Lost Children: the two-minute version

Eighty-eight children are detained at Australia’s detention centre on Nauru. More than 60 asylum seeker children and their families are detained in Australia and are expected to be sent back to Nauru.

Media are denied access, but evidence shows that:

  • the children live in swelteringly hot, cramped conditions with little privacy and poor sanitation
  • crucial emergency health care for children is not available
  • long-term detention damages the health and development of children – after two years in detention, children display a ten-fold increase in psychiatric disorders, including self-harm and suicidal behaviour
  • lack of child protection on Nauru has resulted in children in detention being sexually and physically assaulted and the police on Nauru do not have the capacity to investigate these crimes.

Why is this happening?

On 23 March 2015, Prime Minister Tony Abbott said: “No one wants to see children in detention. No one wants to see children in detention.”

“No one wants to see children in detention. No one wants to see children in detention.” Prime Minister Tony Abbott

Children are locked up on Nauru as part of the Australian government’s Operation Sovereign Borders policy, which aims to stop asylum seekers arriving by boat to seek protection in Australia.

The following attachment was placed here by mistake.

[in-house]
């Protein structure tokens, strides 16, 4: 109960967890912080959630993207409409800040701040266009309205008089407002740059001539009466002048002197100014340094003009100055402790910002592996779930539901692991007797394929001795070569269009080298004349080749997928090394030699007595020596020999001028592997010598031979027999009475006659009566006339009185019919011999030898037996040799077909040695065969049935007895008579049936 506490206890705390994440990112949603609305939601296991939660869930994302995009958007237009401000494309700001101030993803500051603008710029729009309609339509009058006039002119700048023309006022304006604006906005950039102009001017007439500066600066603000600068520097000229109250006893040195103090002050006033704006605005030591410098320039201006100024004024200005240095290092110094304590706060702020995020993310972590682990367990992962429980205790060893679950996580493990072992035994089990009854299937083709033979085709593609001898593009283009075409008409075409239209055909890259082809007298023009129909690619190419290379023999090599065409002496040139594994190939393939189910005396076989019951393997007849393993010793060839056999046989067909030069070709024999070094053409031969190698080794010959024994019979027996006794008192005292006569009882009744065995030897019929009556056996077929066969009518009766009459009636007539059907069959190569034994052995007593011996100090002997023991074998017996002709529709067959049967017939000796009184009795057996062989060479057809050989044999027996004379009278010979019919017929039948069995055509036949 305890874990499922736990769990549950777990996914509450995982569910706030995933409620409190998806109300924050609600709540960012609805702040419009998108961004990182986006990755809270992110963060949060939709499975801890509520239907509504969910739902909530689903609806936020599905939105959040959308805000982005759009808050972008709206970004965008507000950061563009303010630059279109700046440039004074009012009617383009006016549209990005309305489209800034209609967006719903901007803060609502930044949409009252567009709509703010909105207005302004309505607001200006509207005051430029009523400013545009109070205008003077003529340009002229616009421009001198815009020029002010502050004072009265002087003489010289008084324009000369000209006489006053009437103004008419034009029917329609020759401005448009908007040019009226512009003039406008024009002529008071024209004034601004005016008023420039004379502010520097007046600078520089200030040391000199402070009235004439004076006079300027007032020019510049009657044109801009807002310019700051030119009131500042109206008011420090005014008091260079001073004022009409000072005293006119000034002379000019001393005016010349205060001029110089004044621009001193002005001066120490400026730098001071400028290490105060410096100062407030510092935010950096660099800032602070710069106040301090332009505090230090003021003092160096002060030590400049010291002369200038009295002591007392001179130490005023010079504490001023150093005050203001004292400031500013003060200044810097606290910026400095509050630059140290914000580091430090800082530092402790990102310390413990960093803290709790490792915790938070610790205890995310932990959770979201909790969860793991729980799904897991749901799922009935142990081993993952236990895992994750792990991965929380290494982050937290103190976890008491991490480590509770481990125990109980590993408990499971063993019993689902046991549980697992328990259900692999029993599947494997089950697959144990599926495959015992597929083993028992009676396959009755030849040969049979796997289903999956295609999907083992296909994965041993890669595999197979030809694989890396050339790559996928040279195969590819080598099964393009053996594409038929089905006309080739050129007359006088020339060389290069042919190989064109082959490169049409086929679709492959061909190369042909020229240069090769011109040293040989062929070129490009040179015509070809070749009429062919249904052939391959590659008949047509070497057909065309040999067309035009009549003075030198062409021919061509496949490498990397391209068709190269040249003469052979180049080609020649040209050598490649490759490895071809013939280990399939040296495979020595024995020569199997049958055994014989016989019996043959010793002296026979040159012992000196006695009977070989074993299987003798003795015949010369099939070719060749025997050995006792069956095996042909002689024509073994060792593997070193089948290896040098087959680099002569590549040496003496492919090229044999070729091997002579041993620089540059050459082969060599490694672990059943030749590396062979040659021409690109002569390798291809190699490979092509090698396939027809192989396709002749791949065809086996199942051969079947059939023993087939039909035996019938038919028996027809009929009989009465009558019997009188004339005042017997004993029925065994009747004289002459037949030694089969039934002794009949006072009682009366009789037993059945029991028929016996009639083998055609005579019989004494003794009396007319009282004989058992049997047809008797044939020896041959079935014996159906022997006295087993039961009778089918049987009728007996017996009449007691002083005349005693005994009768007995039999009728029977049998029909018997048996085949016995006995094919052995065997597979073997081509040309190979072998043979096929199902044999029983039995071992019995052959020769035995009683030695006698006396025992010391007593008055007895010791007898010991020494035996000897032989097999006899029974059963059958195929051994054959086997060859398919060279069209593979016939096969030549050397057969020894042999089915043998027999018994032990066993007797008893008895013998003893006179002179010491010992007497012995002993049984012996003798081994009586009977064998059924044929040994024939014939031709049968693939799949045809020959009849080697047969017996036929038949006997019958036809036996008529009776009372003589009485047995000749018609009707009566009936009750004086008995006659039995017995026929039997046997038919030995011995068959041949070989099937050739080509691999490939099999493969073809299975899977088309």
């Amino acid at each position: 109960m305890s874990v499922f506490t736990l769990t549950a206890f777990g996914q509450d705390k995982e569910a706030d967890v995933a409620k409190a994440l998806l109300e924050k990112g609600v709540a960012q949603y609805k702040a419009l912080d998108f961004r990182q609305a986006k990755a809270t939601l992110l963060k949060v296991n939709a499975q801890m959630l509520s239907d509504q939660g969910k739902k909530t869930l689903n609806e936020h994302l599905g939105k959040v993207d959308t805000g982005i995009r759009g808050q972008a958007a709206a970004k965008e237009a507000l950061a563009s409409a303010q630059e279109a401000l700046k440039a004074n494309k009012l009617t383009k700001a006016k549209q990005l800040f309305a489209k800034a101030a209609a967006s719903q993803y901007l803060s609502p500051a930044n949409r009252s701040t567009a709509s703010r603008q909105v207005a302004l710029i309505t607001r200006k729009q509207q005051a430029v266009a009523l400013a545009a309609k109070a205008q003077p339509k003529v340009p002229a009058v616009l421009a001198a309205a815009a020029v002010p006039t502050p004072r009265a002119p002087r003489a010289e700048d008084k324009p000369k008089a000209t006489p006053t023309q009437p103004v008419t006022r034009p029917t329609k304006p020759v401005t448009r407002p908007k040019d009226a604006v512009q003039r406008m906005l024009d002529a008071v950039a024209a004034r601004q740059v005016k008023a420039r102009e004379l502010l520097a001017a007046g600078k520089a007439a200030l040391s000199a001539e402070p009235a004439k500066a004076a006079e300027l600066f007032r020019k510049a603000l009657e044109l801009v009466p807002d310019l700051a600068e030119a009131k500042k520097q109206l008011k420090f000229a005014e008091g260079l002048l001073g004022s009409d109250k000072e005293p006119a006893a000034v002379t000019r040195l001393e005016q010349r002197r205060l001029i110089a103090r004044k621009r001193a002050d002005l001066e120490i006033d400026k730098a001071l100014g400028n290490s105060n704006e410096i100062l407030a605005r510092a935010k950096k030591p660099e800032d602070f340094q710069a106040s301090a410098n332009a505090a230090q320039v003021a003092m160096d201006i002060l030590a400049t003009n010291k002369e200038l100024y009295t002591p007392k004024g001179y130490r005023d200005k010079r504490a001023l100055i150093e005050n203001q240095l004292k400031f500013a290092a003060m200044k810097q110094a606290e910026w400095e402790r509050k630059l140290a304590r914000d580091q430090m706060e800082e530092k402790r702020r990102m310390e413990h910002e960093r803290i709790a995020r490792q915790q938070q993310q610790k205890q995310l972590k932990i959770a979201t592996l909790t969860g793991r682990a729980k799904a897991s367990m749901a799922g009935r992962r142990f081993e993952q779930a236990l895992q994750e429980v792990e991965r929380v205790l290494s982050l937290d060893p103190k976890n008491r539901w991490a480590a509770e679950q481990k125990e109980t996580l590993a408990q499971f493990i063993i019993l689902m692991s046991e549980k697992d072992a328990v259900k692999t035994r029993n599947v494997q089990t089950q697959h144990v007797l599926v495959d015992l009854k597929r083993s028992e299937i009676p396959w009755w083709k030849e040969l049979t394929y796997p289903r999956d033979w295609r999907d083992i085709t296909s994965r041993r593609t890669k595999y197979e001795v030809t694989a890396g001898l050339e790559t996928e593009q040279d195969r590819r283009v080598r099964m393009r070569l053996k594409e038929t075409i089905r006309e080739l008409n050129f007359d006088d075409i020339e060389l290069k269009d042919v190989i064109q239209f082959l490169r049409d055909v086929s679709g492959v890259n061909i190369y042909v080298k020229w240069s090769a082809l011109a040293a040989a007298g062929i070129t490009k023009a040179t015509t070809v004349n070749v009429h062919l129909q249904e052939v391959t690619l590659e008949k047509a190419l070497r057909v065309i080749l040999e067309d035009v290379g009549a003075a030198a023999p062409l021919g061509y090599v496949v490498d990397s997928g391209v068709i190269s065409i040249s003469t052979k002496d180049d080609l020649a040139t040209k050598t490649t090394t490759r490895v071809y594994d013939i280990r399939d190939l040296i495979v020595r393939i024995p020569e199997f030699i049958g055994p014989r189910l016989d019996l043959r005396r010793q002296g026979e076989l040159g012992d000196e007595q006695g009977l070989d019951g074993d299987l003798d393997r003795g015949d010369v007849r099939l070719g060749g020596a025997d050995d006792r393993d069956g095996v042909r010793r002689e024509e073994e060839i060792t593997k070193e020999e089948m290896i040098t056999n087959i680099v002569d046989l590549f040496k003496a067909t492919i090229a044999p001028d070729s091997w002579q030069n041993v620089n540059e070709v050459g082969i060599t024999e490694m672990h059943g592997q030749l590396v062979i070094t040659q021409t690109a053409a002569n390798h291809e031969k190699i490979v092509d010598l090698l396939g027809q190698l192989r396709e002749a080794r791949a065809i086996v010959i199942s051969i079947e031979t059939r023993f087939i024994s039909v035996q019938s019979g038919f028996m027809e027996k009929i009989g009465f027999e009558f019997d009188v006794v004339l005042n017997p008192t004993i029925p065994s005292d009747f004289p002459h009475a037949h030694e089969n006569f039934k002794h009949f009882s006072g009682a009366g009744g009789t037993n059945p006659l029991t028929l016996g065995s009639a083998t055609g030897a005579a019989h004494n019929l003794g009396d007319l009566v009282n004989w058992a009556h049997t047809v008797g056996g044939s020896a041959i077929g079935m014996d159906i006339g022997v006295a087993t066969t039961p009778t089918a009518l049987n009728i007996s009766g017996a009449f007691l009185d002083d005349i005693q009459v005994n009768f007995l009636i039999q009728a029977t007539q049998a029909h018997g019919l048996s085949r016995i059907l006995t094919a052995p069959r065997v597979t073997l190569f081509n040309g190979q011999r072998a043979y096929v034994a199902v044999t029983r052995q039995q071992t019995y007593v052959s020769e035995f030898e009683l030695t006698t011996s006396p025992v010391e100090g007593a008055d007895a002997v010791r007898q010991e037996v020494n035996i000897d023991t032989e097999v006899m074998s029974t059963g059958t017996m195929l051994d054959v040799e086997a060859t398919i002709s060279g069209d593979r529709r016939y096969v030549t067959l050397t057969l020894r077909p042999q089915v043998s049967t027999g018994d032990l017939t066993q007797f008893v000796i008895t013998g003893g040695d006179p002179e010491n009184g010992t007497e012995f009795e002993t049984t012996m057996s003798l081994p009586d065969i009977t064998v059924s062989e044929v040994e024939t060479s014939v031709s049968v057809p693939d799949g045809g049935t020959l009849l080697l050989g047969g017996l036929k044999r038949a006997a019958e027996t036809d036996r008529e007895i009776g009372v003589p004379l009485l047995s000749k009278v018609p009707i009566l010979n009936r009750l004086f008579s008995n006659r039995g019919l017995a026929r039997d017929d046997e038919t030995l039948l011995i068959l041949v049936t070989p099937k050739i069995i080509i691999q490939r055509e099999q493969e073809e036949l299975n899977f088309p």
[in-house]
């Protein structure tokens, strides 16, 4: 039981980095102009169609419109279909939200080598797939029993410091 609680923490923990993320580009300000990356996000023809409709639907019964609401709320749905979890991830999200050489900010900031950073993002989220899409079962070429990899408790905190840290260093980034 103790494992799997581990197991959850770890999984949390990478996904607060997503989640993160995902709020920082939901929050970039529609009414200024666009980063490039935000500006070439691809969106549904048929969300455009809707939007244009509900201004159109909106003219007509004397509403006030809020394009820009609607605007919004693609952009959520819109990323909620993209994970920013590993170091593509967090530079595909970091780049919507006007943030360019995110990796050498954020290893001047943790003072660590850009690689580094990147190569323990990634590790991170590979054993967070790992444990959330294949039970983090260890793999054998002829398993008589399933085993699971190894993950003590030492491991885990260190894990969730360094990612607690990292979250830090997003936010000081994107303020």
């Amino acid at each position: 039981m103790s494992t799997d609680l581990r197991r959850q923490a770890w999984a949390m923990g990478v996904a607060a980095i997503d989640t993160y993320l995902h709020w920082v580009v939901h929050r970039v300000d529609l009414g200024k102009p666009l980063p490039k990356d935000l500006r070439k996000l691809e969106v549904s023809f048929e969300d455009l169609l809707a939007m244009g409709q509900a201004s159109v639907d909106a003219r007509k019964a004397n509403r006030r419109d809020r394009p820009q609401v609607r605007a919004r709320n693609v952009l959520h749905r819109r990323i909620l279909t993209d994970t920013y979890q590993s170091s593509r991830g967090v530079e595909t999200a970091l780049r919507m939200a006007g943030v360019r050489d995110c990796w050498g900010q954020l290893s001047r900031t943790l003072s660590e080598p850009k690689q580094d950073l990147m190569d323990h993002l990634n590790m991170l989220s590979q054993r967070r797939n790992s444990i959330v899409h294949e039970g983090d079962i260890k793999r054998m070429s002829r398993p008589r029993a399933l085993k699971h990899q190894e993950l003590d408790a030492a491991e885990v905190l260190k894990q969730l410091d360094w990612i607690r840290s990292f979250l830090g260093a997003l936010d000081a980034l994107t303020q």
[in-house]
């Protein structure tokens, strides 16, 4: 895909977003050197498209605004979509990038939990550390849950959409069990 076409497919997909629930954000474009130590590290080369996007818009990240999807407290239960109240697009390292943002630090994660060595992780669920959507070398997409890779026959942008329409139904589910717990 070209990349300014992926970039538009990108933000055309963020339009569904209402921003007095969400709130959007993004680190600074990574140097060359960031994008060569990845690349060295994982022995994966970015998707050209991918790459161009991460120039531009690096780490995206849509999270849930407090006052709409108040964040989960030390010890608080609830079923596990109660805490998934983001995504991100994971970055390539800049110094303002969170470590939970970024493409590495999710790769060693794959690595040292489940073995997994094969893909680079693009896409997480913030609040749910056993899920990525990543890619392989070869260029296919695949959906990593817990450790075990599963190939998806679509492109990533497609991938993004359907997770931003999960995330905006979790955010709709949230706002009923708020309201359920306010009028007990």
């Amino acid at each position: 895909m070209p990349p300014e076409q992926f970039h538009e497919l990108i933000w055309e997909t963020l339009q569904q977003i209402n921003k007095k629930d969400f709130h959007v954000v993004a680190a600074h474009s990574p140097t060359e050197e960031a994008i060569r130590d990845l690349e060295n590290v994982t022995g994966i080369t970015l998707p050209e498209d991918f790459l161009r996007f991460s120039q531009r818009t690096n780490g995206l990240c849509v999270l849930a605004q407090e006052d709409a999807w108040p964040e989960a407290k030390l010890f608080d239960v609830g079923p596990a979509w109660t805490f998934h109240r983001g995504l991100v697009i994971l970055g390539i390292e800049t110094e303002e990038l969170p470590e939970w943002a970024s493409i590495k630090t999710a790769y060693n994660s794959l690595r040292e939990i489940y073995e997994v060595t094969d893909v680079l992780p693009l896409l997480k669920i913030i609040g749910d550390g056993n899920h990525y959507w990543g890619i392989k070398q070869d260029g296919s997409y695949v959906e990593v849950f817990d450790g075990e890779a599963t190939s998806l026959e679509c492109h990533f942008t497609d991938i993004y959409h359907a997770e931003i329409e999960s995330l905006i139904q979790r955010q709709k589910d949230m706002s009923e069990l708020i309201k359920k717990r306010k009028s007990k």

But the Australian government has admitted publicly that keeping children in detention is not an essential or effective deterrent to asylum seekers arriving by boat.

The Australian government also recognises the terrible damage done to children by detention. The Secretary of the Department of Immigration and Border Protection, Martin Bowles, said: “There is a reasonably solid literature base, which we’re not contesting at all, which associates length of detention with a whole range of adverse health conditions.”[1]

“There is a reasonably solid literature base, which we’re not contesting at all, which associates length of detention with a whole range of adverse health conditions.” Martin Bowles, Department of Immigration and Border Protection

In December 2014, the government even committed to releasing children from detention centres in Australia.

So why won’t the Australian government release children from its detention centre on Nauru?

What can you do?

The asylum seeker children locked up by Australia on Nauru don’t need money. They don’t need toys.

They need freedom to have a happy, safe childhood. Tell the government to give these kids a childhood, not take it away.

Tell the government to give these kids a childhood, not take it away.

Please #ShareaMemory of your childhood through our Lost Children campaign or post your memory on Twitter, Facebook or Tumblr with the hashtags #LostChildren and #ShareAMemory

We’ll show the government what their child detention policy is destroying when we deliver your memories to the Australian government, along with the call to release all asylum seeker children and their families on Nauru to Australia.

[1] Australian Human Rights Commission, “The Forgotten Children” p. 61

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Amnesty International